Car Theft Isn't What It Used To Be for the Mob

Auto theft isn't the profit center it once was for Mafia families; the chop-shop would appear to be all but extinct today, too, according to a report in the New York Times. The bottom line as to why? "Stealing cars is harder than it used to be, less lucrative and more likely to land you in jail."

Auto theft isn’t much of a problem anymore in New York City. In 1990, the city had 147,000 reported auto thefts, one for every 50 residents; last year, there were just 7,400, or one per 1,100. That’s a 96 percent drop in the rate of car theft.

So, why did this happen? All crime has fallen, nationally and especially in New York. But there has also been a big shift in the economics of auto theft: Stealing cars is harder than it used to be, less lucrative and more likely to land you in jail. As such, people have found other things to do.



The most important factor is a technological advance: engine immobilizer systems, adopted by manufacturers in the late 1990s and early 2000s. These make it essentially impossible to start a car without the ignition key, which contains a microchip uniquely programmed by the dealer to match the car.

Criminals generally have not been able to circumvent the technology or make counterfeit keys. “It’s very difficult; not just your average perpetrator on the street is going to be able to steal those cars,” said Capt. Don Boller, who leads the New York Police Department’s auto crime division. Instead, criminals have stuck to stealing older cars.

You can see this in the pattern of thefts of America’s most stolen car, the Honda Accord. About 54,000 Accords were stolen in 2013, 84 percent of them from model years 1997 or earlier, according to data from the National Insurance Crime Bureau, a trade group for auto insurers and lenders. Not coincidentally, Accords started to be sold with immobilizers in the 1998 model year. The Honda Civic, America’s second-most stolen car, shows a similar pattern before and after it got immobilizer technology for model year 2001.

America’s most–stolen car has long been the Honda Accord. But “immobilizer” ignition technology introduced on the 1998 Accord makes the newer ones nearly impossible to start without the key. As a result, thieves today mostly stick to stealing older models.

Old cars are easier to steal, and there are plenty of them still on the road. But there’s an obvious problem with stealing them: They’re not worth very much. Cars are typically stolen for parts, and as a car gets older, its parts become less valuable.

In New York, thieves often take old stolen cars to salvage yards, selling them for scrap for just hundreds of dollars. As The Times reported in April, they’re helped by a New York State law that allows a car to be scrapped without its title if it is more than eight years old and worth less than $1,250. But in addition to not being very lucrative, that approach has gotten harder to get away with. According to Captain Boller, faster tracking through the National Motor Vehicle Title Information System has helped the city quickly identify stolen cars sold to salvage yards. Because you must present a photo I.D. to scrap a car without a title, the city has had success tracking down and arresting the sellers.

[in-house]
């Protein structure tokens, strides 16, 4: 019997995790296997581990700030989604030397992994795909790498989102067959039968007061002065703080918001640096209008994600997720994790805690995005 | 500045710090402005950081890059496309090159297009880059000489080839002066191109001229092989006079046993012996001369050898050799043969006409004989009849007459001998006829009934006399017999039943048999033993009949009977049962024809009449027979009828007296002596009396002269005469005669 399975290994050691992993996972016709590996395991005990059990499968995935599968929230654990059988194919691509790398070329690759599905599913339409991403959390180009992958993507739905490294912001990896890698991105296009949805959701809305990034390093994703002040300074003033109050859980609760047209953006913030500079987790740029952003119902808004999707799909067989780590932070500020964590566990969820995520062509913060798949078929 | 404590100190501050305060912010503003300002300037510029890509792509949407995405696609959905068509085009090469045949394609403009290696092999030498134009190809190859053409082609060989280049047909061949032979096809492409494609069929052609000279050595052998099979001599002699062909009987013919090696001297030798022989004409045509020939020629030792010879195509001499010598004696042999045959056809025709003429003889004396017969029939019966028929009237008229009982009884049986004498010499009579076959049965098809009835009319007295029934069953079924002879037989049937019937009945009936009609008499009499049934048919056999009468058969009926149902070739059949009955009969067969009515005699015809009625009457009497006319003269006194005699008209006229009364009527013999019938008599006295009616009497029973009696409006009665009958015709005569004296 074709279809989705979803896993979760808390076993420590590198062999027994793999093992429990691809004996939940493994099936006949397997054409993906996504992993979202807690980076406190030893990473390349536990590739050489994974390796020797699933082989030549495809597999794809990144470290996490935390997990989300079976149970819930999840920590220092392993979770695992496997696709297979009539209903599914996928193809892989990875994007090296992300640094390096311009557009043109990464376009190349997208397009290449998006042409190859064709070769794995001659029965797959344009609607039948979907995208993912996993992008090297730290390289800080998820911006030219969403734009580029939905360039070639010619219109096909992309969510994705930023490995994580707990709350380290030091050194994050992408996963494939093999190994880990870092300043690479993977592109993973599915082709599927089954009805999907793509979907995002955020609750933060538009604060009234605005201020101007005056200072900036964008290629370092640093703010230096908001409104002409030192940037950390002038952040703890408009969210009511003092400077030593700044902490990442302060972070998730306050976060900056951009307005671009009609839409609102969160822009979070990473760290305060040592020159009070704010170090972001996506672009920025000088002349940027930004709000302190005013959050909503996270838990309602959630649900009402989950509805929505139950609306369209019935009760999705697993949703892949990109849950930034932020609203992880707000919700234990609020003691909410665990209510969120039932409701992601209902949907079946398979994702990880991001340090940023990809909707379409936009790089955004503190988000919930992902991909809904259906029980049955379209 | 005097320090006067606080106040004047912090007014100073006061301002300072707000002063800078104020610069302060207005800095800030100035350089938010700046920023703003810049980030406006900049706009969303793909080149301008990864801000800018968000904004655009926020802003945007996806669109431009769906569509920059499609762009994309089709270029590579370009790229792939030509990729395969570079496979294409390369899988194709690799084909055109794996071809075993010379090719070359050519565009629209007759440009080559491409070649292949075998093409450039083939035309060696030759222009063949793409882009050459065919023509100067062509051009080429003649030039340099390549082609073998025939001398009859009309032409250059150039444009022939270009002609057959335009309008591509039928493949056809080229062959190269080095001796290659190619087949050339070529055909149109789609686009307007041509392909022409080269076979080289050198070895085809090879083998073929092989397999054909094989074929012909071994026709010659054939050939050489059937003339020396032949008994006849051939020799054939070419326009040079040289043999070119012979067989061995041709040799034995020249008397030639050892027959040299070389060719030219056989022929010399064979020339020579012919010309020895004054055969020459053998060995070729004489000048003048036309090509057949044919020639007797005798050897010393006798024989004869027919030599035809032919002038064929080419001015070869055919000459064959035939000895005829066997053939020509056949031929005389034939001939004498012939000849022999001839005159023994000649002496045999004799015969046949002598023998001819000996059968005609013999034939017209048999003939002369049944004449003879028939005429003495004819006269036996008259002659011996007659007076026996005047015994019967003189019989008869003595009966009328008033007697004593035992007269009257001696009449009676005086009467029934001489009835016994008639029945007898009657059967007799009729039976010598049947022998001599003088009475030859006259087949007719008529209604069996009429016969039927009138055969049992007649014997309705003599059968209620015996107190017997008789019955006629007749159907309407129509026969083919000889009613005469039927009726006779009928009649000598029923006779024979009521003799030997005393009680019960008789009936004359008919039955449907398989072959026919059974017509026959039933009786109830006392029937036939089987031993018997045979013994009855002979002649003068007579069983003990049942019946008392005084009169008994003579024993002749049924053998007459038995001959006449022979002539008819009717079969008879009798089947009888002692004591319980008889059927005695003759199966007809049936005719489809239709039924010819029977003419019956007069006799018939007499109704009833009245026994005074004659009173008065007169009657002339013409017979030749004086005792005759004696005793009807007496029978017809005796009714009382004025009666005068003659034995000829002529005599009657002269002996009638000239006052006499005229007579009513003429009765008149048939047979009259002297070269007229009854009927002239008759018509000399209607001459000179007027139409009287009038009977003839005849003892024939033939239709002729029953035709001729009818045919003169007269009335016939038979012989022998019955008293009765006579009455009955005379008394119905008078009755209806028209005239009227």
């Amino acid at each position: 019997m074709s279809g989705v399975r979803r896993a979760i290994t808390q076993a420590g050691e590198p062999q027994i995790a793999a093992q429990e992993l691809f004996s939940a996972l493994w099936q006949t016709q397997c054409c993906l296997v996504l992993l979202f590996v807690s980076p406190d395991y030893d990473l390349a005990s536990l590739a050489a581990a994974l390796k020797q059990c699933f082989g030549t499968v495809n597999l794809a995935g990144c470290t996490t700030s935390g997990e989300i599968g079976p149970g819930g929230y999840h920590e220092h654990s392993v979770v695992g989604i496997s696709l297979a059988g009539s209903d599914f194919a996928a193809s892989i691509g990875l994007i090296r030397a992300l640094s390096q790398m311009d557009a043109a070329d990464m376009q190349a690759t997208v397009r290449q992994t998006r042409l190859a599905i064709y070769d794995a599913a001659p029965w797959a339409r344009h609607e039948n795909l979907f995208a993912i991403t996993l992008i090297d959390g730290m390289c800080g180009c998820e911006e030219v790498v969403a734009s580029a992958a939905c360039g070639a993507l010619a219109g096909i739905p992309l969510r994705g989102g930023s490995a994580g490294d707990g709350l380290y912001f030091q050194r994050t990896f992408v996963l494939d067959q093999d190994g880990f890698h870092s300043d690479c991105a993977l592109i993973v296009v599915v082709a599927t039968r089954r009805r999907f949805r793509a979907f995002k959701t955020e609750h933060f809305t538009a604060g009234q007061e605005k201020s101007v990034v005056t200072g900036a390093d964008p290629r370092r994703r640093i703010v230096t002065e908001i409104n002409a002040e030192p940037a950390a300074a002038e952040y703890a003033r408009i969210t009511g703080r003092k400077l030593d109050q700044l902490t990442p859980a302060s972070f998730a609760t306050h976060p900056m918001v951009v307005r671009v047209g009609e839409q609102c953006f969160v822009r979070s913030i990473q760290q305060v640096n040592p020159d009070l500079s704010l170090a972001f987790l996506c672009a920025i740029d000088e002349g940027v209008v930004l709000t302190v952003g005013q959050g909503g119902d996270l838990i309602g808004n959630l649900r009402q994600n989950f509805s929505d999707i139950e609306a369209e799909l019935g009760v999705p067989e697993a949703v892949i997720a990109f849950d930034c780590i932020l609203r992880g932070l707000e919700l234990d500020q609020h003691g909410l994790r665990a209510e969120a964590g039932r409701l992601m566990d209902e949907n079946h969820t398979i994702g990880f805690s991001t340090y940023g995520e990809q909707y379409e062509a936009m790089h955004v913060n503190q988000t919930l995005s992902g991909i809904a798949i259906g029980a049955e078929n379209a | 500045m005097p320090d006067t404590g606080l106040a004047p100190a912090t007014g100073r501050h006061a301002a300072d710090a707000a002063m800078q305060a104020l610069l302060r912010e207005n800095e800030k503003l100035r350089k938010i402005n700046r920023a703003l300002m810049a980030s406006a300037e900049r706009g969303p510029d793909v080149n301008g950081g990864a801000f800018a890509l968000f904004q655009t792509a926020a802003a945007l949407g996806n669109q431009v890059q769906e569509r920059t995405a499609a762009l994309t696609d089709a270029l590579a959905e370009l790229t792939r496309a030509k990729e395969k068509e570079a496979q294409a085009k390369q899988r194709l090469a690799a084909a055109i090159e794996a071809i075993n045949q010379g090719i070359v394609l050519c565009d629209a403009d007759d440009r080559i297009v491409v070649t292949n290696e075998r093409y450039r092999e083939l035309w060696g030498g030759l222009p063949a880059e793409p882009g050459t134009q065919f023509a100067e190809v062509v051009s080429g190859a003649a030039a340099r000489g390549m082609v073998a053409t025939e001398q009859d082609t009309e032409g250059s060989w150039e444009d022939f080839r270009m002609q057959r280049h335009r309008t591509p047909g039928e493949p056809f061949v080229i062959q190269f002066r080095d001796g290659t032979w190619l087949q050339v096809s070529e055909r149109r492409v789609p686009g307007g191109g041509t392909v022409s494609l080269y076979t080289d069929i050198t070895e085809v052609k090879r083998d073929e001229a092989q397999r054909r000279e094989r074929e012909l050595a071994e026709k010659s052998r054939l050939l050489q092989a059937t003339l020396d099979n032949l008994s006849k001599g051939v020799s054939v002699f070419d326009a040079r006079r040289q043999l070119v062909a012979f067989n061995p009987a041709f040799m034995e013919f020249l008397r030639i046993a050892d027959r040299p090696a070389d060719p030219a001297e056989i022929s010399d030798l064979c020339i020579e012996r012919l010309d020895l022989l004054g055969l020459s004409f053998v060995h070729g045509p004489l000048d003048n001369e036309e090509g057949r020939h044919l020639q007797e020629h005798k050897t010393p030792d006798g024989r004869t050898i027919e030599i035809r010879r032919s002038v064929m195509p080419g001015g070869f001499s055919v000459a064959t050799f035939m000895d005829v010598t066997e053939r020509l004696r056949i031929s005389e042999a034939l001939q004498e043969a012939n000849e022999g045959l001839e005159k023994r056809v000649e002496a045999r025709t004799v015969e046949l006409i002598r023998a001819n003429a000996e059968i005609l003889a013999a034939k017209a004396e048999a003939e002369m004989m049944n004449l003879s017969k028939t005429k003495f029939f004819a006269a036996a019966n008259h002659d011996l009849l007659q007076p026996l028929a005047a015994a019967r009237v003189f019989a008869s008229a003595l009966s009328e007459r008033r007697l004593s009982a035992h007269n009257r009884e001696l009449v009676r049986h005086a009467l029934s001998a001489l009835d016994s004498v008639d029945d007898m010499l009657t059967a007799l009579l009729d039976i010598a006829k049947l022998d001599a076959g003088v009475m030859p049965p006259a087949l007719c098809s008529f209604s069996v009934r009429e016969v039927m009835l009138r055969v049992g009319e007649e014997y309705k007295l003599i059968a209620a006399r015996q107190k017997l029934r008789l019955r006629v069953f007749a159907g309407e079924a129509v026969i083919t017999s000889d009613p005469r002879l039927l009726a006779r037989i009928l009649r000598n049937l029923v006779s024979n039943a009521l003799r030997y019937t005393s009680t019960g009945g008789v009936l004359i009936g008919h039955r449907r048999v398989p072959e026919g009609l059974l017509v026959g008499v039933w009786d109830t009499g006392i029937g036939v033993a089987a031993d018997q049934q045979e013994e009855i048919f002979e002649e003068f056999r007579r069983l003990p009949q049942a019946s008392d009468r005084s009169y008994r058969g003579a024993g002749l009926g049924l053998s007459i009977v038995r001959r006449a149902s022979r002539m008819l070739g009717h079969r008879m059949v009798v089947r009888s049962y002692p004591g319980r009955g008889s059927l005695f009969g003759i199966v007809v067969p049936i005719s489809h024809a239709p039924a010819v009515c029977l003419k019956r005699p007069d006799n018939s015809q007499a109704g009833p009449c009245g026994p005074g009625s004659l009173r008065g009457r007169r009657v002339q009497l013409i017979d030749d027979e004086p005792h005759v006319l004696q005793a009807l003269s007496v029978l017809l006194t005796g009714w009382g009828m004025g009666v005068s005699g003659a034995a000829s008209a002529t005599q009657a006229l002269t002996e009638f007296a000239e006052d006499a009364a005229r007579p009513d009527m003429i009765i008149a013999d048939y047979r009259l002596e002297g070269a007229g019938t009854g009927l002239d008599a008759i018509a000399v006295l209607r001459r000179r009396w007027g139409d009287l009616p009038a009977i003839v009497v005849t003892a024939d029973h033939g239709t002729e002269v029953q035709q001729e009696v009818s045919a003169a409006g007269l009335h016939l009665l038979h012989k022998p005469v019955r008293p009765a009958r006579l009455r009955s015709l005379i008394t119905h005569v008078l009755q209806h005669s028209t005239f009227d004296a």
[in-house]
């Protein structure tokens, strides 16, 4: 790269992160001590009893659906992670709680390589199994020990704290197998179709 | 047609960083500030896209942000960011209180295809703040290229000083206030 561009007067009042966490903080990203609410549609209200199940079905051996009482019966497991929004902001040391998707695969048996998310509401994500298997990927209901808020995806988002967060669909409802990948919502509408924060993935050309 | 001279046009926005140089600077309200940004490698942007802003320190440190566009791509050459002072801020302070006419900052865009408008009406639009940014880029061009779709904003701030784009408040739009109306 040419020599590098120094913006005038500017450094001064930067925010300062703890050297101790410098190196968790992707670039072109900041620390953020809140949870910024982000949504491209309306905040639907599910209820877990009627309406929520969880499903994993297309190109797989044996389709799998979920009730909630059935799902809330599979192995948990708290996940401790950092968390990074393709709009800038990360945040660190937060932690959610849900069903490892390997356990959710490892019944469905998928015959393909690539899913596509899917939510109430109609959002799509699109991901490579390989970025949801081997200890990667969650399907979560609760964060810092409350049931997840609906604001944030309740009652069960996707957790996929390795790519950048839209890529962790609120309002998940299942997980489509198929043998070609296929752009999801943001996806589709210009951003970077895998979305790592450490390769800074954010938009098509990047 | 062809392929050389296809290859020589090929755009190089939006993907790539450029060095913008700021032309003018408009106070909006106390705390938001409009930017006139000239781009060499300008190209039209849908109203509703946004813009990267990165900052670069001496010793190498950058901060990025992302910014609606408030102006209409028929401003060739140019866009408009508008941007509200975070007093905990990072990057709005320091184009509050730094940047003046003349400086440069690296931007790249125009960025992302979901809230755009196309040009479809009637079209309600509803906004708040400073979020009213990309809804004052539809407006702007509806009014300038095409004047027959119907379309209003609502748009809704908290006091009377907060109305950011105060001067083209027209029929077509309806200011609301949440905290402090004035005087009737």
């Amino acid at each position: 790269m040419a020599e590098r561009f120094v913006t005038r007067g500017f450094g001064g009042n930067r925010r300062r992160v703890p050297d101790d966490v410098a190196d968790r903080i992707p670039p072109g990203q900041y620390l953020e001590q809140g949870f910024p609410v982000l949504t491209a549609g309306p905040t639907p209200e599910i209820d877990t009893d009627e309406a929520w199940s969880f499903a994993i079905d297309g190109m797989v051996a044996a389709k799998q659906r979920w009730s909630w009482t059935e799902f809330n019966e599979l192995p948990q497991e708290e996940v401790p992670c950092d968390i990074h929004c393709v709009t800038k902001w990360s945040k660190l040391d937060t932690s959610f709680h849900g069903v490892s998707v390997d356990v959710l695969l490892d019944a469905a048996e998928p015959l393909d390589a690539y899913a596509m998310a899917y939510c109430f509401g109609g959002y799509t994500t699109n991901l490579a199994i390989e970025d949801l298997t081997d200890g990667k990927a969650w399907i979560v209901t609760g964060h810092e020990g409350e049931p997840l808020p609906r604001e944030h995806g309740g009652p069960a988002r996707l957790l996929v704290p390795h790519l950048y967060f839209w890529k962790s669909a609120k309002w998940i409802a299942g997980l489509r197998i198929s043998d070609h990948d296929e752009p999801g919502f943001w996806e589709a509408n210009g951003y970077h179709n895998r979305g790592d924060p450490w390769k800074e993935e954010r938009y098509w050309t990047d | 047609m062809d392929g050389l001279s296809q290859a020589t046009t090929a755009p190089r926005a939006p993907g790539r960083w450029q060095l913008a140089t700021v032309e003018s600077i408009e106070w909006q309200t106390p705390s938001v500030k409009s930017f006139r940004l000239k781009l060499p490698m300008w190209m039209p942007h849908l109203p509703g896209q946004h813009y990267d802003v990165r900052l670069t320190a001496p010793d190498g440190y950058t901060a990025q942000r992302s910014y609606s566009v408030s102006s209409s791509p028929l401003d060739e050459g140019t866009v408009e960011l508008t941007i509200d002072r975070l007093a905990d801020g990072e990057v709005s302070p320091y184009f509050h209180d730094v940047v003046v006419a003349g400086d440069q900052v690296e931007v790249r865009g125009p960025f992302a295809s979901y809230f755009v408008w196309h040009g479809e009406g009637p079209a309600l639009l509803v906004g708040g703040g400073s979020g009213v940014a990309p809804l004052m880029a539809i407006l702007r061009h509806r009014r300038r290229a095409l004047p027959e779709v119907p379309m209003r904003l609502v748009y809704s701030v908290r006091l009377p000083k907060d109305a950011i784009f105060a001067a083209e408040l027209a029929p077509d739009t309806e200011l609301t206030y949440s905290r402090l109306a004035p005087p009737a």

The remains of a stolen car that was involved in a fatal accident in Brooklyn last month. Over all, car theft has declined by 96 percent in New York City since 1990.

With fewer valuable stolen cars coming in, it has become less appealing to operate an illegal chop shop. And the decline in thefts has freed up the 85 detectives and supervisors of New York’s auto crime division to focus on stopping organized car theft rings, the sorts of operations that actually have the ability to make coded keys for newer cars. “Our main goal is to get criminal enterprise charges on these groups,” Captain Boller said of sending the groups’ members to prison with longer sentences than apply to auto theft alone.

Similar efforts by law enforcement in other jurisdictions have cut into auto theft nationally, according to Roger Morris, the vice president of the National Insurance Crime Bureau. “You saw a dramatic impact on the professional car theft rings, the chop shops and all that,” he said. But while auto theft has been greatly reduced in New York, the national decline (62 percent) has not been as drastic.

Comments

  1. Changed days from when they used to make a ton of money selling stolen cars to Arab countries such as Kuwait.

    ReplyDelete
  2. Well what one robbery crew down in florida did, was to test drive the car and after there done swipe the ignition key with an indentical fake key. then at that same night they would walk on the yard, take it then immediately go to the chop shop where they would get new vin numbers and low jack taken out of the car. They would then sell it to eastern european and asain markets for a big markup on the price. The professional car theives are whats left. The market is still there and it is huge.

    ReplyDelete
  3. What would the demeo crew do now?!?!? Lol

    ReplyDelete
  4. Even before the technology, this racket started going south with the after market parts and cheap lease deals. There's some Dominican gangs in the south Bronx that still dabble in this business.

    ReplyDelete
  5. Great article. Very informative and interesting.

    ReplyDelete

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